This course is intended as an introduction to the new field of environmental history, which studies the changing relationships between human beings and the natural world through time. It assumes no background or deeply developed interest in American history, geography, or environmental studies. It presents a general survey for students imagining careers in fields as diverse as law and tourism, communications and chemistry. Our central premise throughout will be that much of the familiar terrain of American history looks very different when seen in its environmental context, and that one can learn a great deal about both history and the environment by studying the two together. We will be approaching American environmental history from at least three different angles. First, we will ask how various human activities have historically depended on and interacted with the natural world. Second, we will trace the shifting attitudes toward nature held by different Americans during various periods of their nation's history. Finally, we will ask how human attitudes and activities have worked together to reshape the American landscape. At the same time, we will be tracing the evolution of environmental politics in the United States, so that the course is also a history of conservation and environmentalism in our nation's political life.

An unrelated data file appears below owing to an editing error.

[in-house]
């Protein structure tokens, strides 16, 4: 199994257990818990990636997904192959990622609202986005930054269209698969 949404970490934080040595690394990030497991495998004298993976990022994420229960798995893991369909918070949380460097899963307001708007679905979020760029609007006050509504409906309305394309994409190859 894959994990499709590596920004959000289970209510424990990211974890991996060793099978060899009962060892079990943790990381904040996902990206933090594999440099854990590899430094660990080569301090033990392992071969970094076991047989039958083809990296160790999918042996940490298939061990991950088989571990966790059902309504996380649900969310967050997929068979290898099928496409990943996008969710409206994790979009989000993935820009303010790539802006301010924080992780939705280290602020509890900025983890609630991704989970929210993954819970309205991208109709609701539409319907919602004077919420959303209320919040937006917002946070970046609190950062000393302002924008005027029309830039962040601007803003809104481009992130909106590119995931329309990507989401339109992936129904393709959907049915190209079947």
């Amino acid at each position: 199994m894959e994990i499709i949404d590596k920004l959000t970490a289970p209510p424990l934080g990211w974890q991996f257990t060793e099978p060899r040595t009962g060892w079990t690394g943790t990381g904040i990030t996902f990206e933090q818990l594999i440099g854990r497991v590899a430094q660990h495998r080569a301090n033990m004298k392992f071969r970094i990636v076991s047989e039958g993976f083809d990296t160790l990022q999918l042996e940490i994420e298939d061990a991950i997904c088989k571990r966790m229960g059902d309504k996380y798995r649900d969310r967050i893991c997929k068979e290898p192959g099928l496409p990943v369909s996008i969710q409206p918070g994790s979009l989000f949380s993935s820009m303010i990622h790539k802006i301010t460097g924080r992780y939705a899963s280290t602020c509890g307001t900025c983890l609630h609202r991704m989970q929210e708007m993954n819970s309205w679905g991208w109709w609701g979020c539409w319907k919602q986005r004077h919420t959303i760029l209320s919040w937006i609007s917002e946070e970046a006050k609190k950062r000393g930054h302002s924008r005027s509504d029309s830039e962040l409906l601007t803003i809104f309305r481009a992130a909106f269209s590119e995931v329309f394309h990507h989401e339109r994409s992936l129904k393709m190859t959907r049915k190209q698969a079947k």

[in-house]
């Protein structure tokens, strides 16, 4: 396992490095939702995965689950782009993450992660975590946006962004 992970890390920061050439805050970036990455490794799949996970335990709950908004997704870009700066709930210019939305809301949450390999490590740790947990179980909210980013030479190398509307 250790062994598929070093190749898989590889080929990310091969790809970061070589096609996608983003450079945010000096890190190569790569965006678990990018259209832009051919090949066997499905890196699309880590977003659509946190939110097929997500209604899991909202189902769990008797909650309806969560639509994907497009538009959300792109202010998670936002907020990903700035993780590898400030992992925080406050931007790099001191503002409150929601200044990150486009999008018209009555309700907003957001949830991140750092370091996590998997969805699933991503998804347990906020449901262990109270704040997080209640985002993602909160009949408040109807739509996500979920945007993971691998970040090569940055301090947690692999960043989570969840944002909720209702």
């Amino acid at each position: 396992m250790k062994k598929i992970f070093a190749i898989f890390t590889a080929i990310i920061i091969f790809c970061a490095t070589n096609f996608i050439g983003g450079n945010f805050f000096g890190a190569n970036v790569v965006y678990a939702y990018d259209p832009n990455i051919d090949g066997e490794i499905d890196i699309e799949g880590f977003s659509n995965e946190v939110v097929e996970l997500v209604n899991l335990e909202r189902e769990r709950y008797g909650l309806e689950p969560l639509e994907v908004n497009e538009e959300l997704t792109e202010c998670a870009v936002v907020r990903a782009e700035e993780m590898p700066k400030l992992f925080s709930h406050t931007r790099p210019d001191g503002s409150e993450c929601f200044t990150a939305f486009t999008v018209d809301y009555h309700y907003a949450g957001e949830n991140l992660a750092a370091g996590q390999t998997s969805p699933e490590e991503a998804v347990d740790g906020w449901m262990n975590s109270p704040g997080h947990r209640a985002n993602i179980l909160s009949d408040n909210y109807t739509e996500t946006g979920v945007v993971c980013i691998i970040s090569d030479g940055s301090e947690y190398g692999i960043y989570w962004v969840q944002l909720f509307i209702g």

0205. Heritage Management in Archaeology (3 s.h.) S.

Cross Listed with Anthropology 0205.